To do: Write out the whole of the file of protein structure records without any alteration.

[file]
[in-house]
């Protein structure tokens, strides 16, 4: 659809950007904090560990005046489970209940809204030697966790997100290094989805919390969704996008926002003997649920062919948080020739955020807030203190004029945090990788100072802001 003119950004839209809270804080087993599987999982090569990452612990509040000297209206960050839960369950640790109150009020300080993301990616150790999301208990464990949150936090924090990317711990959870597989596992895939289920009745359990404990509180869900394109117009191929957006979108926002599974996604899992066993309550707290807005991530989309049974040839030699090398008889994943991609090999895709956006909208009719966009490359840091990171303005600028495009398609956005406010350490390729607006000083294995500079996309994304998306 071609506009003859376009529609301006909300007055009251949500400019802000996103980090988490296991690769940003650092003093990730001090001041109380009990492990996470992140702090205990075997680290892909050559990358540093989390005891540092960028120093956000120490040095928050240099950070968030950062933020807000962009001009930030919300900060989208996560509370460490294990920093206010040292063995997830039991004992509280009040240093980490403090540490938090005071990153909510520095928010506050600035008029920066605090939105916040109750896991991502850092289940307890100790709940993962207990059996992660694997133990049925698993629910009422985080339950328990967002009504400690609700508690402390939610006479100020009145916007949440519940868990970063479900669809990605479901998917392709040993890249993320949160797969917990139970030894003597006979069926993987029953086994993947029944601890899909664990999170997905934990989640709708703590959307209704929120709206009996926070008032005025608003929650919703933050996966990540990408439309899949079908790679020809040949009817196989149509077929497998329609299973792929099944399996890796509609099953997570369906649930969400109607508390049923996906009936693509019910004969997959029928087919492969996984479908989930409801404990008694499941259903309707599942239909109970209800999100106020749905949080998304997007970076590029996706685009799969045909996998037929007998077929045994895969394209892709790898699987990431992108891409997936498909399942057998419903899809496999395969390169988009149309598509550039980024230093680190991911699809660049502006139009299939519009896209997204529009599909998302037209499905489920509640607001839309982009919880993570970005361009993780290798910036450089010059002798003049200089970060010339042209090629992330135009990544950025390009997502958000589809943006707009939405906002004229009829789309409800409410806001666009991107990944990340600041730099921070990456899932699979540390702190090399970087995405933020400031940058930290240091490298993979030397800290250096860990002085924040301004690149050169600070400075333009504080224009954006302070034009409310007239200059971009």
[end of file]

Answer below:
[in-house]
């Protein structure tokens, strides 16, 4: 659809950007904090560990005046489970209940809204030697966790997100290094989805919390969704996008926002003997649920062919948080020739955020807030203190004029945090990788100072802001 003119950004839209809270804080087993599987999982090569990452612990509040000297209206960050839960369950640790109150009020300080993301990616150790999301208990464990949150936090924090990317711990959870597989596992895939289920009745359990404990509180869900394109117009191929957006979108926002599974996604899992066993309550707290807005991530989309049974040839030699090398008889994943991609090999895709956006909208009719966009490359840091990171303005600028495009398609956005406010350490390729607006000083294995500079996309994304998306 071609506009003859376009529609301006909300007055009251949500400019802000996103980090988490296991690769940003650092003093990730001090001041109380009990492990996470992140702090205990075997680290892909050559990358540093989390005891540092960028120093956000120490040095928050240099950070968030950062933020807000962009001009930030919300900060989208996560509370460490294990920093206010040292063995997830039991004992509280009040240093980490403090540490938090005071990153909510520095928010506050600035008029920066605090939105916040109750896991991502850092289940307890100790709940993962207990059996992660694997133990049925698993629910009422985080339950328990967002009504400690609700508690402390939610006479100020009145916007949440519940868990970063479900669809990605479901998917392709040993890249993320949160797969917990139970030894003597006979069926993987029953086994993947029944601890899909664990999170997905934990989640709708703590959307209704929120709206009996926070008032005025608003929650919703933050996966990540990408439309899949079908790679020809040949009817196989149509077929497998329609299973792929099944399996890796509609099953997570369906649930969400109607508390049923996906009936693509019910004969997959029928087919492969996984479908989930409801404990008694499941259903309707599942239909109970209800999100106020749905949080998304997007970076590029996706685009799969045909996998037929007998077929045994895969394209892709790898699987990431992108891409997936498909399942057998419903899809496999395969390169988009149309598509550039980024230093680190991911699809660049502006139009299939519009896209997204529009599909998302037209499905489920509640607001839309982009919880993570970005361009993780290798910036450089010059002798003049200089970060010339042209090629992330135009990544950025390009997502958000589809943006707009939405906002004229009829789309409800409410806001666009991107990944990340600041730099921070990456899932699979540390702190090399970087995405933020400031940058930290240091490298993979030397800290250096860990002085924040301004690149050169600070400075333009504080224009954006302070034009409310007239200059971009």